The thing that people often ask is: "What keeps you most up at night in the biodefense world?" Pandemic flu, of course.
Everyone in this room probably shares that concern. Working with Secretary Levitt, President Bush, and Congress to create the pandemic flu preparedness work that we did really helped rejuvenate the domestic pandemic flu vaccine capability here in the United States. We're not there yet, but we revolutionized our capabilities and capacities around flu production in the U.S. to minimize shortages so that we don't again go through what we did in 2004 on the Chiron shortage. Now we've got capacity, but we still need to improve our speed and production of pan-flu vaccine at our capacities.
Then, of course, the Obama administration in 2014 and 2015 dealt with the Ebola crisis in West Africa—which has sadly come back on our watch in the DRC. But such advances have happened in just those years.
Think about it: in the spring of 2018, the Democratic Republic of Congo had, through PEPFAR and the Global Health Security Agenda, so advanced their public health capabilities that they identified the first outbreak of Ebola, they came to the world community transparently with information on that and brought the WHO, HHS, and other international partners in.
Now we're dealing with the current outbreak in the Eastern DRC, a very difficult area in which to try to operate. But we have tools. The miraculous thing is that, just a couple years after the 2014 outbreak, we have experimental vaccines, we have experimental therapeutics, and we're running clinical trials right now on therapeutics for Ebola there.
Such change has happened, and a lot of that is because of two really important innovations that we got started, which is Project Bioshield and then BARDA, to enable the research, and the development, and the procurement of countermeasures which we, in the government, would be uniquely the purchaser. We would be a stable partner to ensure that development, and it's really proven very valuable. Forty-three FDA-approved countermeasures and products for CVR and pandemic flu—most recently, the first anti-viral for smallpox, which has been approved for going into the Strategic National Stockpile.
And, of course, central to all of that is the creation of the Assistant Secretary for Preparedness and Response. Dr. Bob Kadlec currently occupies that role, and I cannot tell you how delighted we are to have someone with such deep expertise in this field sitting in that chair.
All of these experiences—both what I've learned personally and what so many of our dedicated professionals at HHS have seen—inform the work that we do on the biodefense strategy.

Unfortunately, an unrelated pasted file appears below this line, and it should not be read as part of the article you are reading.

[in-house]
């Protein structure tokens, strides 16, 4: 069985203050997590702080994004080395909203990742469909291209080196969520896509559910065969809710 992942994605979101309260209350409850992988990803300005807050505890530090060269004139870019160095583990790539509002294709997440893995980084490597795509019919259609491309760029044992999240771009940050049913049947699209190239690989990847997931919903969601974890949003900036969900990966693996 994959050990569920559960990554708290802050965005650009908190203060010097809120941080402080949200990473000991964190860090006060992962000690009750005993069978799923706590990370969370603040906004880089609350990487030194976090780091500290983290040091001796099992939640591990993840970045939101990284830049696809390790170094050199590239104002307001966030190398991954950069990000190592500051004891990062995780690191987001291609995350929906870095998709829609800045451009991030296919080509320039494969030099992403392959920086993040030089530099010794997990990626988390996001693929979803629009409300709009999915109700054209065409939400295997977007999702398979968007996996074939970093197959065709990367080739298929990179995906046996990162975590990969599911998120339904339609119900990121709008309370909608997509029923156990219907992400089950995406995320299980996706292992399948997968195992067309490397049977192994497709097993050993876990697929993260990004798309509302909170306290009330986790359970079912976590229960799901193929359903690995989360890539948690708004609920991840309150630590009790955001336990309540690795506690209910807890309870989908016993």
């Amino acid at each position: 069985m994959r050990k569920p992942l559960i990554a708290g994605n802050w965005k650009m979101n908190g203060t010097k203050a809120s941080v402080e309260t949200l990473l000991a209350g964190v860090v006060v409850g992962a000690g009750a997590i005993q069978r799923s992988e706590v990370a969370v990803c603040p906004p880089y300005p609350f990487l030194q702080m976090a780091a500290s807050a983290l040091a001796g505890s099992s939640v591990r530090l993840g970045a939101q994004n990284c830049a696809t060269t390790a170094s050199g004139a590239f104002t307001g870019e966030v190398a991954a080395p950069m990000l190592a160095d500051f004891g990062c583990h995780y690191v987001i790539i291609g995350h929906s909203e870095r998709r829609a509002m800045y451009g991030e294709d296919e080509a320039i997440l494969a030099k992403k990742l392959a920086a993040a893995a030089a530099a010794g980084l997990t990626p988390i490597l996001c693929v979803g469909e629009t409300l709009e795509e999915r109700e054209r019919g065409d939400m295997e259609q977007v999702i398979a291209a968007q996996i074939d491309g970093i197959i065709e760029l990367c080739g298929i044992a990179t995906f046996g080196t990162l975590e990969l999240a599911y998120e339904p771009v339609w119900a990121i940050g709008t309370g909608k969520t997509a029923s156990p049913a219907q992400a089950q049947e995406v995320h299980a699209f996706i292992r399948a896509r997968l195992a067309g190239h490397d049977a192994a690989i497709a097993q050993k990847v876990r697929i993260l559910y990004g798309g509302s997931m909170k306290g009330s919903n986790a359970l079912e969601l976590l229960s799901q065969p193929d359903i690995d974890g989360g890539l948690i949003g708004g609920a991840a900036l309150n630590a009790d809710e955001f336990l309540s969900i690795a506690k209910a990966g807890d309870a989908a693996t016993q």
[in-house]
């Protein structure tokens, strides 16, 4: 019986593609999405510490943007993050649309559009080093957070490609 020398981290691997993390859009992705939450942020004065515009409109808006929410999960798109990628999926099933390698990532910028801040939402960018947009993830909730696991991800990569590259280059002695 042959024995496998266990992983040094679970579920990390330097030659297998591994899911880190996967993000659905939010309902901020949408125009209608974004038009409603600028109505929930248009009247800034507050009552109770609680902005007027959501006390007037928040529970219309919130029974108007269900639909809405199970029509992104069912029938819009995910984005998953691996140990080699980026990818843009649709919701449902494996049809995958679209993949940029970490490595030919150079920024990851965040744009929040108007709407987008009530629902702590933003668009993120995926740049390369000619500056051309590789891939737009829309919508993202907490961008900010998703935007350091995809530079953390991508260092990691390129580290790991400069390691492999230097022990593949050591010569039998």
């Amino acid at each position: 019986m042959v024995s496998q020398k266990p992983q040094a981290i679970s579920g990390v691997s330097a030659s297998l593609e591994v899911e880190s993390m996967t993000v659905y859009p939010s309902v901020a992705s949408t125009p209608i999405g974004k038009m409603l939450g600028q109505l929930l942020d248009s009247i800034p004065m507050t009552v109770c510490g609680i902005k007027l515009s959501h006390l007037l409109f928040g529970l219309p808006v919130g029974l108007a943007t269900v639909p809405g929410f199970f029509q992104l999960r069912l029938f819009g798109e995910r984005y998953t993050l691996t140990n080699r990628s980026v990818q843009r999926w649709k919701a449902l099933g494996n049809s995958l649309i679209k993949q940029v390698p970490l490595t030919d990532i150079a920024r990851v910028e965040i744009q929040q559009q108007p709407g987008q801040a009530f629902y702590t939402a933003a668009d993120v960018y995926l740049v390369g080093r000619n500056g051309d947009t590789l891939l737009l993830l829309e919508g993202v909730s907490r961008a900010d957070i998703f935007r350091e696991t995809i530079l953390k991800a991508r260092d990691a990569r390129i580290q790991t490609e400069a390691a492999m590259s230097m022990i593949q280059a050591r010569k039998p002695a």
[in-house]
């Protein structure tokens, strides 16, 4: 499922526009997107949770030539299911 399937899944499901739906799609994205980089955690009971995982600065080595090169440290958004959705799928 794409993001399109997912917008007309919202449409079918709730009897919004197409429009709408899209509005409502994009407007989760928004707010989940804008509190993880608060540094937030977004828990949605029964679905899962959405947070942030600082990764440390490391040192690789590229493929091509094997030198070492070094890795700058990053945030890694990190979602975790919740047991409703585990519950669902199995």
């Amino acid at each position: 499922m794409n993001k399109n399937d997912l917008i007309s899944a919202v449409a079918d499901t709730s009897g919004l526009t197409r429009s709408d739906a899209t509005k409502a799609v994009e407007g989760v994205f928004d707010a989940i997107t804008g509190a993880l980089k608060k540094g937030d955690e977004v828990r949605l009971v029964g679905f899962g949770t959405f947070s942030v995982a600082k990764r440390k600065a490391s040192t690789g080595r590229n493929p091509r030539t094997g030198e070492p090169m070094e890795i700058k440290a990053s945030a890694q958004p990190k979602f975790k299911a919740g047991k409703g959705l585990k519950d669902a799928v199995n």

These lessons of history led to the decision to place accountability in one place, the Secretary of HHS, as chairman of a steering committee. This is a cooperative effort, with expertise from many domains, including the private sector. Many of you have been through this same journey that we have.
But it's a cardinal rule of leadership that you have to have accountability, which means picking a leader. That's a leadership lesson well understood by President Trump, who has a particular interest not just in our national security but in preparedness for biodefense in particular.
This isn't a topic that crosses the minds of most Americans every day—thankfully. In order to keep it that way, we need to continuously improve our preparedness work, which is why the biodefense strategy is a blueprint for action. Since we officially launched the strategy at the White House back in September, we've begun implementing on a number of fronts.
First, we established the Biodefense Coordination Team, a group of leaders that is chaired by Dr. Bob Kadlec that began meeting regularly to begin implementation.
We've been extremely pleased with the buy-in of leadership across the federal government so far, both members of the coordination team and as well as my fellow cabinet secretaries.
We also launched an internal request for information, across the federal government, to support the development of an overall biodefense assessment of our capabilities and capacities.
Responses from agencies are due at the end of May, and then we'll be analyzing this information to understand our current set of activities, where the gaps lie, and what our priorities need to be.
But we need to know the lay of the land not just inside government, but also outside of it. That's why we've engaged stakeholders, including many of you, to begin understanding your current activities and priorities and identifying opportunities to improve and increase coordination.
That's why we're here today. We are now at a point where the federal government is in particular need of your advice to inform our efforts.
We want to come away from this meeting with individual perspectives from all stakeholders, to inform our assessment of the biodefense enterprise and policy priorities.
This will not be the only opportunity for public input. We plan to engage the public further as we move forward, and many of you will play a critical role in the activities that fall under the strategy.
So thank you all for joining us here today, at this important time for America's biodefense enterprise and the national strategy. I am honored that HHS is helping to lead this work, and I hope you all are honored to play a crucial role in that as well.
Thanks again for being here today, and I look forward to years of continued partnership with all of you, and I'll turn things back now to Dr. Kadlec. Thank you very much.